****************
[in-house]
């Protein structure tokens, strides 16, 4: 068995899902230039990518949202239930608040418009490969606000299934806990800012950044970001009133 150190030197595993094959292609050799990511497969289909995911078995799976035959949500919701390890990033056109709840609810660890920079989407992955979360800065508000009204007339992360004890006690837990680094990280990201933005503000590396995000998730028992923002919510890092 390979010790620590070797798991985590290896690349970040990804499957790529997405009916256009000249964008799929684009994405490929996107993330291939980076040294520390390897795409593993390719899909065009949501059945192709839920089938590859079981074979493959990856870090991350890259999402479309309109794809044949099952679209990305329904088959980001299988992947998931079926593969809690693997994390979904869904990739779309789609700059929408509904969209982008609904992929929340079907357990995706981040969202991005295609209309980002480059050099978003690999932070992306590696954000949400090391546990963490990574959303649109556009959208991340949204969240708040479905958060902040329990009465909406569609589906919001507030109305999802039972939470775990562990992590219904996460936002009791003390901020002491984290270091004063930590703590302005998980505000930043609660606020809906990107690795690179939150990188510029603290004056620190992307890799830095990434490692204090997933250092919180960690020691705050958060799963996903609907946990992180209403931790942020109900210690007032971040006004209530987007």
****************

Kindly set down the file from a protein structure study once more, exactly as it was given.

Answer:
[in-house]
């Protein structure tokens, strides 16, 4: 068995899902230039990518949202239930608040418009490969606000299934806990800012950044970001009133 150190030197595993094959292609050799990511497969289909995911078995799976035959949500919701390890990033056109709840609810660890920079989407992955979360800065508000009204007339992360004890006690837990680094990280990201933005503000590396995000998730028992923002919510890092 390979010790620590070797798991985590290896690349970040990804499957790529997405009916256009000249964008799929684009994405490929996107993330291939980076040294520390390897795409593993390719899909065009949501059945192709839920089938590859079981074979493959990856870090991350890259999402479309309109794809044949099952679209990305329904088959980001299988992947998931079926593969809690693997994390979904869904990739779309789609700059929408509904969209982008609904992929929340079907357990995706981040969202991005295609209309980002480059050099978003690999932070992306590696954000949400090391546990963490990574959303649109556009959208991340949204969240708040479905958060902040329990009465909406569609589906919001507030109305999802039972939470775990562990992590219904996460936002009791003390901020002491984290270091004063930590703590302005998980505000930043609660606020809906990107690795690179939150990188510029603290004056620190992307890799830095990434490692204090997933250092919180960690020691705050958060799963996903609907946990992180209403931790942020109900210690007032971040006004209530987007």